Arnold, M. B., M. Back, M. D. Crowell, N. Farooq, P. Ghimire, O. A. Obarein, K. E. Smart, T. Taucher, E. VanderJeugdt, K. I. Perry, D. A. Landis, and C. A. Bahlai. 2023. Coexistence between similar invaders: The case of two cosmopolitan exotic insects. Ecology 104:e3979.

Citable PDF link: https://lter.kbs.msu.edu/pub/4091

Biological invasions are usually examined in the context of their impacts on native species. However, few studies have examined the dynamics between invaders when multiple exotic species successfully coexist in a novel environment. Yet, long-term coexistence of now established exotic species has been observed in North American lady beetle communities. Exotic lady beetles Harmonia axyridis and Coccinella septempunctata were introduced for biological control in agricultural systems and have since become dominant species within these communities. In this study, we investigated coexistence via spatial and temporal niche partitioning among H. axyridis and C. septempunctata using a 31-year data set from southwestern Michigan, USA. We found evidence of long-term coexistence through a combination of small-scale environmental, habitat, and seasonal mechanisms. Across years, H. axyridis and C. septempunctata experienced patterns of cyclical dominance likely related to yearly variation in temperature and precipitation. Within years, populations of C. septempunctata peaked early in the growing season at 550 degree days, while H. axyridis populations grew in the season until 1250 degree days and continued to have high activity after this point. C. septempunctata was generally most abundant in herbaceous crops, whereas H. axyridis did not display strong habitat preferences. These findings suggest that within this region H. axyridis has broader habitat and abiotic environmental preferences, whereas C. septempunctata thrives under more specific ecological conditions. These ecological differences have contributed to the continued coexistence of these two invaders. Understanding the mechanisms that allow for the coexistence of dominant exotic species contributes to native biodiversity conservation management of invaded ecosystems.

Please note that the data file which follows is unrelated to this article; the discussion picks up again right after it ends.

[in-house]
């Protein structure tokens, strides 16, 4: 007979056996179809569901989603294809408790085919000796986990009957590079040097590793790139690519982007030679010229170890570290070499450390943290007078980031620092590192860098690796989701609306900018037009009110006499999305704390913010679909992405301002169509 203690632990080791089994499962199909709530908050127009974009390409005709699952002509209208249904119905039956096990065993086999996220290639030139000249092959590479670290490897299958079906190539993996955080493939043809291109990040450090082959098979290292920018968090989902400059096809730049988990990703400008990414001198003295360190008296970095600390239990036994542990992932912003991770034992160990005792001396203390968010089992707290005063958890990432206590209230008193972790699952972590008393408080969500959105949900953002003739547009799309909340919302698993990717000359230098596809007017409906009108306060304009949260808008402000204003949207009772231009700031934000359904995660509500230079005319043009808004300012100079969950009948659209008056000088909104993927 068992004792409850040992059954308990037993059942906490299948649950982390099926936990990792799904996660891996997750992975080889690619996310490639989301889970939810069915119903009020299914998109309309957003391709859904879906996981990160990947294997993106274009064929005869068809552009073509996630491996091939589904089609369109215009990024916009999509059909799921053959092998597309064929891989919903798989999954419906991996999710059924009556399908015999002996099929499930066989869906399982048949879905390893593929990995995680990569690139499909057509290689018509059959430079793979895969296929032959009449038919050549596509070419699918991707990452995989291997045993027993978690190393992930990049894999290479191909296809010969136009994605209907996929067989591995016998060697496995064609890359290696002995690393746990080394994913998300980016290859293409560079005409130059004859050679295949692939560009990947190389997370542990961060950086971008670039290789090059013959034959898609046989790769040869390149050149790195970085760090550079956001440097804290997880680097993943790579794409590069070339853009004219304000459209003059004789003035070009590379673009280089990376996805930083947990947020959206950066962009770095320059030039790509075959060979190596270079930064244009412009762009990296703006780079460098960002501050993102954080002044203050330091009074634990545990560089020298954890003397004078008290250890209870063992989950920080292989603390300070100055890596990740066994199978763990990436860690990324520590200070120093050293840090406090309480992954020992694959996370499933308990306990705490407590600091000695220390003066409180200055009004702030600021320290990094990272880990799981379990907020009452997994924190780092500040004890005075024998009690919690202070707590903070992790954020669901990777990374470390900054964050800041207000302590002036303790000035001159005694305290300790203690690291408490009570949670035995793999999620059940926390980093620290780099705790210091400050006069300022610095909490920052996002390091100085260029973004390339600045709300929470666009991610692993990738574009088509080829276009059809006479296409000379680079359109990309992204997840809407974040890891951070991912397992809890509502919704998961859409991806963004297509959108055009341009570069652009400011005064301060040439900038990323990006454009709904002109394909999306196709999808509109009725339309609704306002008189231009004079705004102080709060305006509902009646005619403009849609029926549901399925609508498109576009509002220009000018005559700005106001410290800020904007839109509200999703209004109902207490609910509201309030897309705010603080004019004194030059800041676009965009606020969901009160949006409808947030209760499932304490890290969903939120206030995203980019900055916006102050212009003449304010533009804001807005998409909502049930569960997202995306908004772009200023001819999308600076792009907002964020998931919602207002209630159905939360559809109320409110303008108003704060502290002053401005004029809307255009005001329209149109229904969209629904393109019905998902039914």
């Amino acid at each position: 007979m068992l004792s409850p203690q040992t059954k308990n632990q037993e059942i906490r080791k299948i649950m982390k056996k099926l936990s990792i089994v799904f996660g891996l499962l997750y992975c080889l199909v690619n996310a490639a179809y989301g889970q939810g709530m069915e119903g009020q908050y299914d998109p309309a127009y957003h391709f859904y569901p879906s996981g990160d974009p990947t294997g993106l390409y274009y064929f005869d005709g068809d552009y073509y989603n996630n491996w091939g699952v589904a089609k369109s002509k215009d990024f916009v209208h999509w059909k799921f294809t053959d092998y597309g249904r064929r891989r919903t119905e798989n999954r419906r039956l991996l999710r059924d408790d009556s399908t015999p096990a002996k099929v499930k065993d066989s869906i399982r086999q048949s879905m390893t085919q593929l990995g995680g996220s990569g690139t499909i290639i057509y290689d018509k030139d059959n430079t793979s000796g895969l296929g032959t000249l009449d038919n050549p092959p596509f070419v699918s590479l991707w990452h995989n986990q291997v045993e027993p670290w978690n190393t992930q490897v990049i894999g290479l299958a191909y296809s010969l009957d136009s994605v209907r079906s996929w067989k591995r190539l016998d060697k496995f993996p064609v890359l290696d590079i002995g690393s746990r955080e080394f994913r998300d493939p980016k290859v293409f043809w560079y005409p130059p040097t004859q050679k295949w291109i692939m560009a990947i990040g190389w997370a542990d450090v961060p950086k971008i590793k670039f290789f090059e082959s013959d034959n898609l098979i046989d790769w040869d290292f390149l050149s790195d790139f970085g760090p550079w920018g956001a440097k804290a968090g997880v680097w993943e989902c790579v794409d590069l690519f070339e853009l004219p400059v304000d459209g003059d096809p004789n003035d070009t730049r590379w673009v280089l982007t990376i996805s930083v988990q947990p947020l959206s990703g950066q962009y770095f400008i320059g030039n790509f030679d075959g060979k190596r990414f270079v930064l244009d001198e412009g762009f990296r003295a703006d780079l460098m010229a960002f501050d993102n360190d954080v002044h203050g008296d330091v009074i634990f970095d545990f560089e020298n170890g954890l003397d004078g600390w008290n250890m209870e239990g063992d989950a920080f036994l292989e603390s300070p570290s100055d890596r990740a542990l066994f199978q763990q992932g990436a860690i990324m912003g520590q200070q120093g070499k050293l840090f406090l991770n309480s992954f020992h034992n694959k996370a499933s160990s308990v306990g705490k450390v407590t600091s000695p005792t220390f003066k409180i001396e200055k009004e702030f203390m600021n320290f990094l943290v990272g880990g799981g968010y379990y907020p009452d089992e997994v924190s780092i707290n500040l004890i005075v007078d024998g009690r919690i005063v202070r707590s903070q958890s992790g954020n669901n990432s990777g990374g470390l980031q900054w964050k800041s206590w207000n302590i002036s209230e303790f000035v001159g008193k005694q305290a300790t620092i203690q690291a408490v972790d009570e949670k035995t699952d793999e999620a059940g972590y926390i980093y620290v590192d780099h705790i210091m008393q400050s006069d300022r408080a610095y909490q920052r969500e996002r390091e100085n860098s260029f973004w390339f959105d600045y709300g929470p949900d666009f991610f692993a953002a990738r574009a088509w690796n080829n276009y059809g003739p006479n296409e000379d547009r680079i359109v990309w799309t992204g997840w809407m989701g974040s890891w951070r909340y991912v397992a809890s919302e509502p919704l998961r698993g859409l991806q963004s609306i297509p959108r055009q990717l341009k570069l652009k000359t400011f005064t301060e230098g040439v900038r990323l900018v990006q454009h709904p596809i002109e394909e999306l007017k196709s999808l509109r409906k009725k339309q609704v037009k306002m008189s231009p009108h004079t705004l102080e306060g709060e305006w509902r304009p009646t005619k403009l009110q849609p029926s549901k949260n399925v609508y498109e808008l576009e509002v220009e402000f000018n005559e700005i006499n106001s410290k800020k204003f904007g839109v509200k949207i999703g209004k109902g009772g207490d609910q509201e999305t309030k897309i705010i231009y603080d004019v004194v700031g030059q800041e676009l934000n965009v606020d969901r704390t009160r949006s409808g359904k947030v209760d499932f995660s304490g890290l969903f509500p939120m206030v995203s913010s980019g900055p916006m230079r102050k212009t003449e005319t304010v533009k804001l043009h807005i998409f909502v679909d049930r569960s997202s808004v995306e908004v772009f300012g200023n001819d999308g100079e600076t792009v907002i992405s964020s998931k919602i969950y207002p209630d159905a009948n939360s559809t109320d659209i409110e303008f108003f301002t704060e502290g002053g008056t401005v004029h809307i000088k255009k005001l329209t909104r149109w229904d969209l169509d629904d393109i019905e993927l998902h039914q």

DOI: 10.1002/ecy.3979

Data URL: https://zenodo.org/record/7484657

Associated Datatables:

  1. LTER Weather Station - Daily Precip and Air Temp

Associated Treatment Areas:

  • TSF Mid-successional
  • TCF Coniferous Forest
  • TDF Deciduous Forest
  • T8 Mown Grassland (never tilled)
  • T7 Early Successional
  • T6 Alfalfa
  • T5 Poplar
  • T4 Biologically Based Management
  • T3 Reduced Input Management
  • T2 No-till Management
  • T1 Conventional Management

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